The Satirist in America Today
This lecture was given at the Dinand Library, College of the Holy Cross, in Worcester, Massachusetts, December 5th, 2022. It is republished here with the permission of the speaker. Thank you, Dr. Shelton, for that kind introduction. I also want to thank Lisa Villa, Teresa Reilly, and our wonderful library staff for once more inviting… The post The Satirist in America Today appeared first on VoegelinView.




This lecture was given at the Dinand Library, College of the Holy Cross, in Worcester, Massachusetts, December 5th, 2022. It is republished here with the permission of the speaker.
Thank you, Dr. Shelton, for that kind introduction. I also want to thank Lisa Villa, Teresa Reilly, and our wonderful library staff for once more inviting me to come here and commit professional suicide.
I feel a bit like a one-man band up here, discussing my own work for an hour. Have any of you ever seen a one-man band? I mean, back in the day: the guy who stomps out percussion with his feet, strums the guitar, blows the harmonica, sings, and now and then adds some really odd effect, like a gong or kazoo. My new novel, Old Enemies, is best compared to the gong or kazoo. So what I’m going to do for you now—and I do hope it is entertaining—is to give a talk entitled “The Satirist in America Today.” Every now and then, however, I’m going to reach for the gong or kazoo, which means I’m going to read a selected passage from my novel.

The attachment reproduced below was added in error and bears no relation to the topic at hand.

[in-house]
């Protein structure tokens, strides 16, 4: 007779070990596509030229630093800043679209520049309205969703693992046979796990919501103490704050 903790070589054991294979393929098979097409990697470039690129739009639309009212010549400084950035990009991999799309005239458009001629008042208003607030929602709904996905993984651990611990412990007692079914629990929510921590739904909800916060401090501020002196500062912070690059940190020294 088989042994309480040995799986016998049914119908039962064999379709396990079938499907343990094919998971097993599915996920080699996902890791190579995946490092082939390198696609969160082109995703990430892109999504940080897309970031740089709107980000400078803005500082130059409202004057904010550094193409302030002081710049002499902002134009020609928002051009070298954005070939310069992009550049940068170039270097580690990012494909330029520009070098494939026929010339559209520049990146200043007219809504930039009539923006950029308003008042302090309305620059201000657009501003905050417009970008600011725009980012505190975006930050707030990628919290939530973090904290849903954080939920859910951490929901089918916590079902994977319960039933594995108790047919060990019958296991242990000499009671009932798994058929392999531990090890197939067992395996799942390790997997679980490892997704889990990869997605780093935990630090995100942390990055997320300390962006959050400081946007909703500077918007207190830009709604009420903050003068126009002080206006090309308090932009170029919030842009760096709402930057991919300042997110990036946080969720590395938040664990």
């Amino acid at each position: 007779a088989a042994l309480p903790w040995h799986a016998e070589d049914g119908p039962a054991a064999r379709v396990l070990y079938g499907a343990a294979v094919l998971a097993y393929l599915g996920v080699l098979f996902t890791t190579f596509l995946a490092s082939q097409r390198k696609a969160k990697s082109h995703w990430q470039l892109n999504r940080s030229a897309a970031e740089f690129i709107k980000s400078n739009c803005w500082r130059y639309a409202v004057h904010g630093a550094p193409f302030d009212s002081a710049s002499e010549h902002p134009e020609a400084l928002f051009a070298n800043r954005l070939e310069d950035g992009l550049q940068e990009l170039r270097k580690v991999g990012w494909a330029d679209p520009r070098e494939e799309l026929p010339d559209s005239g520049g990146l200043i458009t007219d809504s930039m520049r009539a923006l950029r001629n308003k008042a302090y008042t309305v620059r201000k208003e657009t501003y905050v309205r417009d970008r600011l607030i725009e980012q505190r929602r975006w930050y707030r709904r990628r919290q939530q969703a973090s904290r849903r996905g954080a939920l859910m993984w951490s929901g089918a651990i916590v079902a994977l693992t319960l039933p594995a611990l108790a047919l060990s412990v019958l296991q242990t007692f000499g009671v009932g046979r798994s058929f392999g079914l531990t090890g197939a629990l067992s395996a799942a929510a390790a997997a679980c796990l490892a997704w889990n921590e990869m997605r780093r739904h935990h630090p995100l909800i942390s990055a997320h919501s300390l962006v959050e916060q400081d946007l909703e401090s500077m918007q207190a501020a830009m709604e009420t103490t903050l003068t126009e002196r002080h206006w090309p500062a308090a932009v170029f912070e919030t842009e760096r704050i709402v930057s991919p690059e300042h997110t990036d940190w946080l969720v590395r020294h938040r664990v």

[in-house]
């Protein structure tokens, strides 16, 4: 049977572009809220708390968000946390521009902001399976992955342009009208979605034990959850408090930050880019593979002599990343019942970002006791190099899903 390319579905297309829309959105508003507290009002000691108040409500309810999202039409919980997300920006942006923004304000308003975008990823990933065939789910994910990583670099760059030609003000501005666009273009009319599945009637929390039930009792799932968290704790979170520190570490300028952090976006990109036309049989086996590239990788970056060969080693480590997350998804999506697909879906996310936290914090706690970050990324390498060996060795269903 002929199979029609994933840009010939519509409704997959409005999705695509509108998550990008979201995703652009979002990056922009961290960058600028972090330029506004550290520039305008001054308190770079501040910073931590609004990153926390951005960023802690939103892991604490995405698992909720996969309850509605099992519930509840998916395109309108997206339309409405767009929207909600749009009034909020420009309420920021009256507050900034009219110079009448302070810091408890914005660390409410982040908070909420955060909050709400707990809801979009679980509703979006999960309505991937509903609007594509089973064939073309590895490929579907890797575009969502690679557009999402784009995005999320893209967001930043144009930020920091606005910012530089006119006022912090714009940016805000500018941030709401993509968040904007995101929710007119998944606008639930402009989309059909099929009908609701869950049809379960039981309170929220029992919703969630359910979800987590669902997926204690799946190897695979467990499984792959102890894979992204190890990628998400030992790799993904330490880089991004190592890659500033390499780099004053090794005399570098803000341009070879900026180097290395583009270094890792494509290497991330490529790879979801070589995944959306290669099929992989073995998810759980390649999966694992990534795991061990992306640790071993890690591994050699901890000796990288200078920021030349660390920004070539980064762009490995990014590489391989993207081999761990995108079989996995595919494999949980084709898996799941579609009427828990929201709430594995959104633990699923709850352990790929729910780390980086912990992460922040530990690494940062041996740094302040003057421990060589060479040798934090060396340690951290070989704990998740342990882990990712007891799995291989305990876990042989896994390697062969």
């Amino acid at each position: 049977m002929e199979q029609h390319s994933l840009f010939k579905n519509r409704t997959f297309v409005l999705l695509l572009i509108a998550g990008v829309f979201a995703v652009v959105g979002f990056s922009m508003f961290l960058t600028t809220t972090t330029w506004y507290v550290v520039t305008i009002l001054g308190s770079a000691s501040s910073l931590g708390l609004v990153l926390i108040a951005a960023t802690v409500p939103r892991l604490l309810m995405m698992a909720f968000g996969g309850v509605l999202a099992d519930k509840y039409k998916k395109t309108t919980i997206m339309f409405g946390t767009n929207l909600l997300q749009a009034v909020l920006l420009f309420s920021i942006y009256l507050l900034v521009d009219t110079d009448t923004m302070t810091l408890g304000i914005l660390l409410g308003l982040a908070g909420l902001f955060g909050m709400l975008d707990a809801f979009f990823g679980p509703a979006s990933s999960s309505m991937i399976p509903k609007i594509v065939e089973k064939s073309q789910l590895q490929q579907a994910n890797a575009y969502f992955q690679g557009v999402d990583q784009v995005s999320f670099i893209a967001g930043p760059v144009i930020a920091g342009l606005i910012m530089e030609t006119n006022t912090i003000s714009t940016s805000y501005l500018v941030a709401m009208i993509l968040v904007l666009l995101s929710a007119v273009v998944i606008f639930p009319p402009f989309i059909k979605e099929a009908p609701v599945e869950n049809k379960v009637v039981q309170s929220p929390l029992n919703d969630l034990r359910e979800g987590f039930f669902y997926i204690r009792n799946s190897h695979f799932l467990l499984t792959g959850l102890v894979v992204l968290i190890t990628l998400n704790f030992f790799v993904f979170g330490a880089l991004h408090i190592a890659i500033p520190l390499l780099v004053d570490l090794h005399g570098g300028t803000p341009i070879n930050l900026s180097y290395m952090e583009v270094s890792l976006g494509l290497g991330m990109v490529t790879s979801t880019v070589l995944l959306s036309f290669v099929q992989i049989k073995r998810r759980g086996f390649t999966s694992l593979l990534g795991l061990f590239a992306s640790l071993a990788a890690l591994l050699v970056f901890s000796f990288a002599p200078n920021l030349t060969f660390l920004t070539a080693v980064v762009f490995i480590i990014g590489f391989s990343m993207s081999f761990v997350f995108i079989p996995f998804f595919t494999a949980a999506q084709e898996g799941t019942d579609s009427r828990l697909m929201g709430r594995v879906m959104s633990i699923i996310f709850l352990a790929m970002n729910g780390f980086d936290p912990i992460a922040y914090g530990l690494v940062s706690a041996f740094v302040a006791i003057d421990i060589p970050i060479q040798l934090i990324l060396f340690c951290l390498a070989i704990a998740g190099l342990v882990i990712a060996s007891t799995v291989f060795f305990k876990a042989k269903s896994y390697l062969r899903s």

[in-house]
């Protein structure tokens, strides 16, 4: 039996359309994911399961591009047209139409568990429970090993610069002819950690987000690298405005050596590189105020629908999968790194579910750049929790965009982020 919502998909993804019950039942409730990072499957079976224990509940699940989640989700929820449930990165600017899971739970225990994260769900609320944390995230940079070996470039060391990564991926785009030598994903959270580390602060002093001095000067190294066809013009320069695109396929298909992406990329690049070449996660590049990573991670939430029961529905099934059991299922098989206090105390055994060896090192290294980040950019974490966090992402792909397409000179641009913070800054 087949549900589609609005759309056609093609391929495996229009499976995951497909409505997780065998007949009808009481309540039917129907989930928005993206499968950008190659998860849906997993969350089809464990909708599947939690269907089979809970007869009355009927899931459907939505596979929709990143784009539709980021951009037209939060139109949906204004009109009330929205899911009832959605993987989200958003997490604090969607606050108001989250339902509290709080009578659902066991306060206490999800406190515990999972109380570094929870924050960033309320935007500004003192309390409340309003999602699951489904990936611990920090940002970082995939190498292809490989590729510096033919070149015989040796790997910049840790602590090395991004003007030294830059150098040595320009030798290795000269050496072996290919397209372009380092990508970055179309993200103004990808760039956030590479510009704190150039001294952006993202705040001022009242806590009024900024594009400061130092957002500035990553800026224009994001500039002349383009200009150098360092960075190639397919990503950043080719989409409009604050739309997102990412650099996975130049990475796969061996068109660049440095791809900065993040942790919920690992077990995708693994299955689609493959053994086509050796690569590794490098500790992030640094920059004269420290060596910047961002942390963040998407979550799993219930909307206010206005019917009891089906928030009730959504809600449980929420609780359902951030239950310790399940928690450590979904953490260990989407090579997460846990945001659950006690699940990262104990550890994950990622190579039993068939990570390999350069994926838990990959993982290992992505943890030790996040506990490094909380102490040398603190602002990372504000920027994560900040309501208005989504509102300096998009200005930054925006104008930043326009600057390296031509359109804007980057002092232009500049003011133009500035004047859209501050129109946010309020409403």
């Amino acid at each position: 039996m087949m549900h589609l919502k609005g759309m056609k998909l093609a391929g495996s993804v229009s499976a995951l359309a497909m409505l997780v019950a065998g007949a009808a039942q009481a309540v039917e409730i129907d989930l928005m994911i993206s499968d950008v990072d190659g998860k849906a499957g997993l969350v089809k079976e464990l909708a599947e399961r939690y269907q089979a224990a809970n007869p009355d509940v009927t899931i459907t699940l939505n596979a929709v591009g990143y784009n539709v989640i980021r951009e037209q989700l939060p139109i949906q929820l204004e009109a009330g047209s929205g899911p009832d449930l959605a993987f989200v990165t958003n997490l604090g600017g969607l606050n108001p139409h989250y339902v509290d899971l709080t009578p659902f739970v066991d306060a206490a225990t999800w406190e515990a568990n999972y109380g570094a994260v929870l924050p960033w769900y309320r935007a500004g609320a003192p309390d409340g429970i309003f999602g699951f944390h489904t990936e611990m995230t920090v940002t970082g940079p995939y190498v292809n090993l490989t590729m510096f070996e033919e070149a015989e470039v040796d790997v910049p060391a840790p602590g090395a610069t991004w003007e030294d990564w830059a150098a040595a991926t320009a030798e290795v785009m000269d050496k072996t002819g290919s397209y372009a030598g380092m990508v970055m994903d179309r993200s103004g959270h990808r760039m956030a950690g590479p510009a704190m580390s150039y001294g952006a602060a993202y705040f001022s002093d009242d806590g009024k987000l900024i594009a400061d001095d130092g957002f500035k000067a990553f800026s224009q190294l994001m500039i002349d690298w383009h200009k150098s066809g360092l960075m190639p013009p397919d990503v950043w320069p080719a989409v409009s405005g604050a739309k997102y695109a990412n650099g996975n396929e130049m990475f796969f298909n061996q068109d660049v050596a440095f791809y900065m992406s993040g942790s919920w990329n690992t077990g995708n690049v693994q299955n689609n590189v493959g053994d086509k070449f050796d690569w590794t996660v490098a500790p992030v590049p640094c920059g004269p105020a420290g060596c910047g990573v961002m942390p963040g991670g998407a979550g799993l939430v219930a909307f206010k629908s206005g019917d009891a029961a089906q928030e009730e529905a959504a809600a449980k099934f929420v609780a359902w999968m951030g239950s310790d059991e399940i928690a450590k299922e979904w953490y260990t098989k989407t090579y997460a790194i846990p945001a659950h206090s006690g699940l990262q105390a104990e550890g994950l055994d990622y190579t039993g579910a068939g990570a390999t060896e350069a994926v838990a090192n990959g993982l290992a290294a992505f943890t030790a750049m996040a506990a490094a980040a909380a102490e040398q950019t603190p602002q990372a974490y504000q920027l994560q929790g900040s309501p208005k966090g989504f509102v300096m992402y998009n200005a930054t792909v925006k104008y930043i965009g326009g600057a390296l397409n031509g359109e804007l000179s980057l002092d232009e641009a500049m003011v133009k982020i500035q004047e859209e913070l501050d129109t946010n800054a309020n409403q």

I thought I’d start with a little autobiography. I was raised by a single working mom on Long Island. Mom was Bronx Irish. Her Irish father, a former IRA man from Sligo, was too short to become a cop; so he went to work on the subways, one of those quiet, uncomplaining men who worked two or three jobs to provide for his family. I was born in 1958, when Mom was twenty-three. They married young in those days. Long after her divorce, she became well-known in the academic field of Irish Studies. How well I recall her smoking cigarettes and typing out her dissertation about the American writer William Faulkner. We never had money when I was a kid. The longest trip I took was a drive with her from our home on Long Island to Montreal. My father was a force of nature. My earliest memory in life is of my father kicking my mother in the stomach. She was pregnant at the time with my brother, Brian. I couldn’t have been older than eighteen months. I can still see his punting leg high in the air, his dark sock and leather shoe. Brian was a redhead. He dropped out of junior high school, never had much in the way of education, did jail time, and died of a drug overdose when he was thirty-three. Our estranged father became a multimillionaire. I inherit my height from him. He was the most creative liar I’ve ever met. Divorced for over half-a-century, my parents died on the same day in 2016. My mother published a memoir in 2001 called Crossing Highbridge. It proved entirely useless when recently I started applying for my Irish citizenship. Mom married a Jew and died an agnostic, riddled by grief over the death of her younger son. Dad married four times and received final unction in the Roman Catholic church, the church his Jewish father had entered when he and my paternal grandmother married. I am roughly three-quarters Irish and one-quarter Jew, though my father told us that Oser was a Swiss name. It’s not. It’s Oseransky, the Russian equivalent of Asher, one of the Twelve Tribes of Israel. The census of 1930 reports that Yiddish was spoken in the Oser family home into which my father was born. For these reasons and others, I confess to being a strong proponent of laughter.